Mesoamerican Languages Documentation Project (MALDP)
John Justeson and
Roberto Zavala Maldonado, directors
El Proyecto para la Documentación de las Lenguas de Mesoamérica (PDLMA)
This page was last revised on May 9, 2000. Click
here to return to the PDLMA home page.
Using the online dictionaries
The dictionaries differ among each other in some respects, but the basic
retrieval strategies are the same. The user enters
constraints on the word(s) s/he wishes to retrieve.
(2) A list is provided, 20 at a time, of all lexical items in the dictionary
that satisfy all these constraints. (3) The user selects an item
from the list, and the available data on that item is displayed as a
The search page is divided into frames, each displaying its own type
of information. The content of a frame remains when you issue commands
from it and go on to work with the results of your commands in other
frames, so you can readily work back and forth between frames.
 Enter constraints.
On the left side of the access screen there appears a scrollable list of
all of the data types that can be used to search the dictionary.
Each data type is labelled: "lexical entry", "grammatical class",
"Spanish gloss(es)", "English gloss(es)", etc. Below the label is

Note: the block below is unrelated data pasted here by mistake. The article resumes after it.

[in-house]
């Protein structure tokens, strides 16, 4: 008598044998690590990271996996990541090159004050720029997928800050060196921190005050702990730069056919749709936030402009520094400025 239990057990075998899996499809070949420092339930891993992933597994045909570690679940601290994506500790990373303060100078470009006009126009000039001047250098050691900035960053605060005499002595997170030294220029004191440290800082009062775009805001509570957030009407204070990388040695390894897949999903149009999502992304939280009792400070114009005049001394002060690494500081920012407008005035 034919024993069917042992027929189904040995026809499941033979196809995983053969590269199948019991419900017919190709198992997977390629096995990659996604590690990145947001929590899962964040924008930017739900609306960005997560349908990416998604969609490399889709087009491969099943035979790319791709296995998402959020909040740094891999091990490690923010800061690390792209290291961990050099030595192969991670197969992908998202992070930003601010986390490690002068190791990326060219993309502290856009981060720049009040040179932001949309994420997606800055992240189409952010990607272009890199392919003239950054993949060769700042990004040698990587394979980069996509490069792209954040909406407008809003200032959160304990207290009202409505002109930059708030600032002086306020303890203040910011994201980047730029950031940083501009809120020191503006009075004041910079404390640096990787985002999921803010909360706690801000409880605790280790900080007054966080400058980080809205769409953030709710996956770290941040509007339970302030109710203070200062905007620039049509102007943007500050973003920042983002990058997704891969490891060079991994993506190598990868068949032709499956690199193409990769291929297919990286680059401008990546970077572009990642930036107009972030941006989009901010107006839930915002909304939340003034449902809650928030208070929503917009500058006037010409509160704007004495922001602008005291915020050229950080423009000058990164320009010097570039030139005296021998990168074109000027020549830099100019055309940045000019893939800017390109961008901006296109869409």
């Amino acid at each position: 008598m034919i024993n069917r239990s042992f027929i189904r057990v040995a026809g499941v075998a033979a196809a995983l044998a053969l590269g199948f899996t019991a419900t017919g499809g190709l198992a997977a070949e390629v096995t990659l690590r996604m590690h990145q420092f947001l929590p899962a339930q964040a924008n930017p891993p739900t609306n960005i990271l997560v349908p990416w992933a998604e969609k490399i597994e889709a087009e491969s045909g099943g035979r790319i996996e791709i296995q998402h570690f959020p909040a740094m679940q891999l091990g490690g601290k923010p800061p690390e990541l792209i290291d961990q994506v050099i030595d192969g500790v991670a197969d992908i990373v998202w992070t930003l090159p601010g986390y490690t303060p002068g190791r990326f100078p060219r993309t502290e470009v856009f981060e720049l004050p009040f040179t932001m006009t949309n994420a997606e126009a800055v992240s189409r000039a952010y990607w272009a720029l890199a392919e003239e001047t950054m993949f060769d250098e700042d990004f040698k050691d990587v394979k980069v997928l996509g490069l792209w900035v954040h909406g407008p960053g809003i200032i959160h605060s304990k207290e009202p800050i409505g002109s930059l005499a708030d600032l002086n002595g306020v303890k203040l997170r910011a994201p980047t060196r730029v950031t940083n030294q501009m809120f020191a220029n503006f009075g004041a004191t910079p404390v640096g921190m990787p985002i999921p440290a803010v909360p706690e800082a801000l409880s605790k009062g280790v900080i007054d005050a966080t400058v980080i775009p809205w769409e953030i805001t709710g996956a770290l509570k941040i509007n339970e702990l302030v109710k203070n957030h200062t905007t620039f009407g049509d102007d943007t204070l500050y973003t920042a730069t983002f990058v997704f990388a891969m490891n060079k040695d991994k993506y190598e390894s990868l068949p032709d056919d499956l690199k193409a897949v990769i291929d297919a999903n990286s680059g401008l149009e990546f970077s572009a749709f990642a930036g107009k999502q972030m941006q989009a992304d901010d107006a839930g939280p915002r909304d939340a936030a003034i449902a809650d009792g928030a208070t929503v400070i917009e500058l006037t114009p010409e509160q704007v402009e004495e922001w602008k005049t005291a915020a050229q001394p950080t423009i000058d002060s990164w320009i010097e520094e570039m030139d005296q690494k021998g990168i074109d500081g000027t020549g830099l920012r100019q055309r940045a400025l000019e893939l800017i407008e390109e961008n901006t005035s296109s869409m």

white query box in which the user can enter a constraint on that data
To enter a query, click on the white screen corresponding to the
desired data type. The most typical query is a search for a word
of a given meaning. For example, one way to enter a query to find
a word meaning `right' is to click on the "English gloss(es)" box,
and then type right in the box.
To submit the query, click on the "Submit" button, which appears above
and below the list of searchable data types.
The query as just described is designed to retrieve all lexical entries
that have the string right in the
English gloss field of the database, whether or not more characters
precede or follow it. For example, it will also retrieve a word meaning
`bright' or `rightly'.
The search can be constrained more by entering the word boundary
(or "pound") symbol, #, at the beginning and end:
This will retrieve only those lexical entries that include the word
bright in their English gloss field (possibly in a phrase,
such as a bright light.
The search can be constrained in the opposite way by insisting that
further characters precede and/or follow the search string. This is
done by placing two periods adjacent to the side(s) of the search string
required to have non-blank characters adjacent.
entering ..able# would help to retrieve
lexical entries that correspond to a morphologically defined subset of
English adjectives, while avoiding entries whose meaning is defined
using the verb able.
Just what counts as a "word" varies among the fields. In most cases,
a word is a string delimited by blanks or punctuation. In grammatical
fields, punctuation includes only colons, hyphens, and parentheses.
Nonetheless, it is possible to search for strings including
punctuation, word-delimiting or not, in any field.
It is possible to enter constraints on multiple fields. For example,
entering dry in the English gloss(es)
query box and #vt in the grammatical
class query box will retrieve lexical entries whose structure includes